There is no assurance that the results of the Phase 3 clinical trial for birtamimab, the Phase 2 clinical trial for prasinezumab, the Phase 2b clinical trial for prasinezumab, the Phase 2 clinical trial for NNC6019, the Phase 1 clinical trial for BMS-986446, the Phase 2 clinical trial for BMS-986446, and the Phase 1 clinical trials for PRX012 will support further development of these drug candidates. In addition, we currently do not, and may never, have any other drug candidates in clinical trials, and we have not identified drug candidates for many of our research programs.
Before obtaining regulatory approvals for the commercial sale of any drug candidate for a target indication, we must demonstrate with substantial evidence gathered in adequate and well-controlled clinical trials that the drug candidate is safe and effective for use for that target indication. In the U.S., this must be done to the satisfaction of the FDA; in the EU, this must be done to the satisfaction of the European Medicines Agency (the “EMA”); and in other countries this must be done to the satisfaction of comparable regulatory authorities.
Satisfaction of these and other regulatory requirements is costly, time consuming, uncertain, and subject to unanticipated delays. Despite our efforts, our drug candidates may not:
offer improvement over existing treatment options;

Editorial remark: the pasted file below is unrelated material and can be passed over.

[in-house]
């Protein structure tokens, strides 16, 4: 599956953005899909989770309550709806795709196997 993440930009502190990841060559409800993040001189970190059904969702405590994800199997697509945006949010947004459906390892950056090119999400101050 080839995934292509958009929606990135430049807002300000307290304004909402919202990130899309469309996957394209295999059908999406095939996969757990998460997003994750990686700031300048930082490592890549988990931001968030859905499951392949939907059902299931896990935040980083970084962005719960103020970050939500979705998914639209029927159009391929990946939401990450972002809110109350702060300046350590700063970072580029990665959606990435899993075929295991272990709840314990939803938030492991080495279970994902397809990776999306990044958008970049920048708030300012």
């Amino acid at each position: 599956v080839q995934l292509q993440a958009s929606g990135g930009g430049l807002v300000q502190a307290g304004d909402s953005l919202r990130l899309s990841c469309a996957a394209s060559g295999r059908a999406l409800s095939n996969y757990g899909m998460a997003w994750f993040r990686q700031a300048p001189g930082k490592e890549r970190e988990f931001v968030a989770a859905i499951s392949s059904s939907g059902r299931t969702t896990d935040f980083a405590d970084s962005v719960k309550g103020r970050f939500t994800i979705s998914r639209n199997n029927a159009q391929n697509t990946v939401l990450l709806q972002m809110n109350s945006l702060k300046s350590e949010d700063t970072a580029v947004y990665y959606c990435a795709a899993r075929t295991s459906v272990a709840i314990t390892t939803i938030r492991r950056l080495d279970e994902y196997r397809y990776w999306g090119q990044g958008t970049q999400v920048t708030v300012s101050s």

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be proven safe and effective in clinical trials; or
meet applicable regulatory standards.
Positive results in nonclinical studies of a drug candidate may not be predictive of similar results in humans during clinical trials, and promising results from early clinical trials of a drug candidate may not be replicated in later clinical trials. Interim results of a clinical trial do not necessarily predict final results. A number of companies in the pharmaceutical and biotechnology industries have suffered significant setbacks in late-stage clinical trials even after achieving promising results in early-stage development. Accordingly, the results from completed nonclinical studies and early clinical trials for our drug candidates may not be predictive of the results we may obtain in later stage studies or trials. Our nonclinical studies or clinical trials may produce negative or inconclusive results, and we may decide, or regulators may require us, to conduct additional nonclinical studies or clinical trials, or to discontinue clinical trials altogether.
Furthermore, we have not marketed, distributed, or sold any products. Our success will, in addition to the factors discussed above, depend on the successful commercialization of any drug candidates that obtain regulatory approval. Successful commercialization may require:
obtaining and maintaining commercial manufacturing arrangements with third-party manufacturers;
developing the marketing and sales capabilities, internal and/or in collaboration with pharmaceutical companies or contract sales organizations, to market and sell any approved drug; and
acceptance of any approved drug in the medical community and by patients and third-party payers.
Many of these factors are beyond our control. We do not expect any of our drug candidates to be commercially available for several years and some or all may never become commercially available. Accordingly, we may never generate revenues through the sale of products.